The 40-year-old former investment banker is scheduled to address the nation on Monday evening, officials said. Many French are calling for a shift in both policy and tone that discards the top-down leadership style that has marked his first year-and-a-half in office.

“Get the hell out of my way!” the wise man once said.

ANALYSIS: TRUE. California’s mismanaged high-speed rail project has gone on for long enough.

The CHSRA has also wasted large sums of money through poor management. Tillier has detailed how the Authority plans to spend billions to outfit Bay Area stations with unnecessary tunnels and viaducts, rather than making elementary improvements to operations. A state audit has shown that the CHSRA knowingly incurred massive additional cost risks by starting construction prematurely; desperate to show progress and to meet a deadline for federal funds, the CHSRA began construction in the Central Valley without buying all the land it needed, or even completing negotiations with the freight railroads whose rights-of-way it planned to use. The state auditor also criticized the CHSRA for hiring expensive consultants, over the objections of its former CEO, to do routine budgeting work.

Some of the worst revelations in the state auditor’s report concern basic failures of contract management. The CHSRA paid contractors without inspecting their work, and contract managers’ review of the quality and cost of finished products was often so shoddy that the auditor could not even conclude whether the CHSRA’s spending was justified. In one especially egregious case, in 2017, the CHSRA hired an external consultant to check the work of Parsons Brinckerhoff (now WSP USA), which had been paid $666 million for engineering consulting. The external consultant found that the CHSRA had not received finished work for 145 of 184 tasks that Parsons Brinckerhoff had called “complete.”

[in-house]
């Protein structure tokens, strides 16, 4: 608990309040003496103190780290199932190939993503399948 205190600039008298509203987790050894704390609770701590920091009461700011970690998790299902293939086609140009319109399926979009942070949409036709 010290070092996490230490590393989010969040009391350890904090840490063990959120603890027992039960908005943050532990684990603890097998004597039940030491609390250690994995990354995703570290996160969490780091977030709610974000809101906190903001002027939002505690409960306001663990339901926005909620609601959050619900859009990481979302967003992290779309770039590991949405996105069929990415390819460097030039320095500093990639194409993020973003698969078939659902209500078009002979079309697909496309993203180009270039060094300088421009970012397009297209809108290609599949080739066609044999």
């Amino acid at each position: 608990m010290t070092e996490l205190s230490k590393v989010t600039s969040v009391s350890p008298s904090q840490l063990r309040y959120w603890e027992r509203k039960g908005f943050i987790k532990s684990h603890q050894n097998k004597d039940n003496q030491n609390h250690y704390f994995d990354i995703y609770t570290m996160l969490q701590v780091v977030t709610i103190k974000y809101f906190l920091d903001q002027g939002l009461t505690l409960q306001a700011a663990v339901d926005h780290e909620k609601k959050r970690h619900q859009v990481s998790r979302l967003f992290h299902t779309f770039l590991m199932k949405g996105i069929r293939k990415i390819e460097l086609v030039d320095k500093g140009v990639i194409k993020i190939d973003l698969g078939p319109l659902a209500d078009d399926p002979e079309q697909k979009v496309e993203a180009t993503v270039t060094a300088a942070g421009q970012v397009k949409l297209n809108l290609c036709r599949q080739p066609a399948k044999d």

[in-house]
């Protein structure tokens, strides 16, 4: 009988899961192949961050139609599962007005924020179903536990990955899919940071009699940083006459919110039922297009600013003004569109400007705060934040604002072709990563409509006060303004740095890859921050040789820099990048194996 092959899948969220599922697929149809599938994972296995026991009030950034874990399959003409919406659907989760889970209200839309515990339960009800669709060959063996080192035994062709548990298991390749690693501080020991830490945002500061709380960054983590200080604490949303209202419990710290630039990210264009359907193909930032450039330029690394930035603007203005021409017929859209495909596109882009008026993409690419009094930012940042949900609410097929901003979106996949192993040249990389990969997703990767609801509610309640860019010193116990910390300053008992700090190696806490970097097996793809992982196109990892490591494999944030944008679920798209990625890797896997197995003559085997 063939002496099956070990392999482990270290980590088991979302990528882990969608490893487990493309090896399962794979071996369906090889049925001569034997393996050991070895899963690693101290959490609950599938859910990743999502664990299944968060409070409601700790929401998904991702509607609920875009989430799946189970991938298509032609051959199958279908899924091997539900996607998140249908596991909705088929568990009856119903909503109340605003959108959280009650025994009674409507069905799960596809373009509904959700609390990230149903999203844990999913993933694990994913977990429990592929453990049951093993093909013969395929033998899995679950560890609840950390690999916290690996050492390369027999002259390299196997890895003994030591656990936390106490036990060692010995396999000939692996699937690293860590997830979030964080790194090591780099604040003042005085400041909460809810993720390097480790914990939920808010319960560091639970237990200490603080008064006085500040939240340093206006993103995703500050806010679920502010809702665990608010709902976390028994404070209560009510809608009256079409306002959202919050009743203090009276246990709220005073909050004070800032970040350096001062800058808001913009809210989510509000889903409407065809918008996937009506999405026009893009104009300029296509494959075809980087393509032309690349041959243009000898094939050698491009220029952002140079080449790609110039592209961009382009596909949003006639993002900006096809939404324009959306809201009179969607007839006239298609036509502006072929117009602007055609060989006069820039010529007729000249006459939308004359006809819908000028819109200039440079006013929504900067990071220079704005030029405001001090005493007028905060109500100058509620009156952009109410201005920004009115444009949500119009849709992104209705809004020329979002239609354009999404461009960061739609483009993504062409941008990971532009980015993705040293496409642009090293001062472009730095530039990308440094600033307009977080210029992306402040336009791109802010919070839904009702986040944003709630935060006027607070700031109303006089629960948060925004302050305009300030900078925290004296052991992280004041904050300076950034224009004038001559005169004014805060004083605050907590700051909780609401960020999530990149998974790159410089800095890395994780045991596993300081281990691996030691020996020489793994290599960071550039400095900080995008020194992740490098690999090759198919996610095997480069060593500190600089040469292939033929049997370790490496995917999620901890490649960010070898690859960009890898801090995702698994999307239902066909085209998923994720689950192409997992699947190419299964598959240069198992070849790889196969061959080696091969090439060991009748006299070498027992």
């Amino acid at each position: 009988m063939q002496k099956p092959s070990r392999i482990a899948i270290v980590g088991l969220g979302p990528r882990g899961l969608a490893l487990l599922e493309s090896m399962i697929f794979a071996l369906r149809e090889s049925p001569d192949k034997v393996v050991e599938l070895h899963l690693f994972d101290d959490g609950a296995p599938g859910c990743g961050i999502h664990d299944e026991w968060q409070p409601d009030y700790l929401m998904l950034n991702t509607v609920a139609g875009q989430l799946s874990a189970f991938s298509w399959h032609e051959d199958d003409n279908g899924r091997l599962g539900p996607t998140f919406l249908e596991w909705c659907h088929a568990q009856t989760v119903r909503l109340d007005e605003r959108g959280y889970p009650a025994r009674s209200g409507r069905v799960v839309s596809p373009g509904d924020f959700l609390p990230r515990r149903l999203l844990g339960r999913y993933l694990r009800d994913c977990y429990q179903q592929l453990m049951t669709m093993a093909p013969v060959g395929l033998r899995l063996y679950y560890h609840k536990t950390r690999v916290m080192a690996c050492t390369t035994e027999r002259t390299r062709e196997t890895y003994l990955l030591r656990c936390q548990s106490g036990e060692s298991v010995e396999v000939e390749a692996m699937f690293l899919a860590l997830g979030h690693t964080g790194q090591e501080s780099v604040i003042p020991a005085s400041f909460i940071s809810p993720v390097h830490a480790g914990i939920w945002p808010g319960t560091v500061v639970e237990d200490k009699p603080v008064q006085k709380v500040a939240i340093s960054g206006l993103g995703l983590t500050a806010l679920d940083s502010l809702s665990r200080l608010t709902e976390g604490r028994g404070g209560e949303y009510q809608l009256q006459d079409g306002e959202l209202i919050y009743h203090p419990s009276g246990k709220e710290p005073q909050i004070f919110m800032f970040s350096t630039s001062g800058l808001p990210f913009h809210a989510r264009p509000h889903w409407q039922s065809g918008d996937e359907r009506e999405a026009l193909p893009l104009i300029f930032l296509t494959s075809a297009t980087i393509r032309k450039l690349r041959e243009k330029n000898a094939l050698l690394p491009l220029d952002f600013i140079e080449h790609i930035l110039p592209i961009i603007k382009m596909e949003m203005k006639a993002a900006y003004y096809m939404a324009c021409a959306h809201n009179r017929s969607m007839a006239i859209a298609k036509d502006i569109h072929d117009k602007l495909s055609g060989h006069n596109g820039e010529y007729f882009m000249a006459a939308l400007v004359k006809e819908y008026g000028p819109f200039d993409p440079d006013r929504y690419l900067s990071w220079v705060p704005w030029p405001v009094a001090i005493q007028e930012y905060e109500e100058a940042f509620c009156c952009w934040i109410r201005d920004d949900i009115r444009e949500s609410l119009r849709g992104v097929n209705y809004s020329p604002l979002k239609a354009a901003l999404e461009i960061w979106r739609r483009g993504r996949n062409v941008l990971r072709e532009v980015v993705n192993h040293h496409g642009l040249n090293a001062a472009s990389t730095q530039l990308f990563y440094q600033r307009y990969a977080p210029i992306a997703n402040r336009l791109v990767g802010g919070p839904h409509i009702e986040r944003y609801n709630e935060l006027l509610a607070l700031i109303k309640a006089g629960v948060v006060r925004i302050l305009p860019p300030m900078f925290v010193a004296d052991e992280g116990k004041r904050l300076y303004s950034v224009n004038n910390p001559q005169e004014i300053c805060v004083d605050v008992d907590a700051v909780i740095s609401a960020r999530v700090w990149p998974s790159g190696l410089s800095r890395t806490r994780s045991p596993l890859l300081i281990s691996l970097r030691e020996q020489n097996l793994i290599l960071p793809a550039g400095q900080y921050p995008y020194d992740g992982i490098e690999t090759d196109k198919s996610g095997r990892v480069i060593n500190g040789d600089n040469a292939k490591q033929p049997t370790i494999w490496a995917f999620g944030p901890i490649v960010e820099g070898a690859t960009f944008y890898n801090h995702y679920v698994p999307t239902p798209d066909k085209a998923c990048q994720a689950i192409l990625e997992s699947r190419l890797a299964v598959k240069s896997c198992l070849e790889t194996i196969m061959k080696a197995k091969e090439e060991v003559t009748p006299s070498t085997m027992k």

It seems clear that the CHSRA is too incompetent to manage a project of California HSR’s complexity.

Meanwhile, the state’s existing water and road infrastructure is a shambles, and Sacramento still has no plan for dealing with a trillion-dollar underfunded pension crisis.

IF IT MOVES, TAX IT: Prominent Chicago mayoral candidate suggests a commuter tax.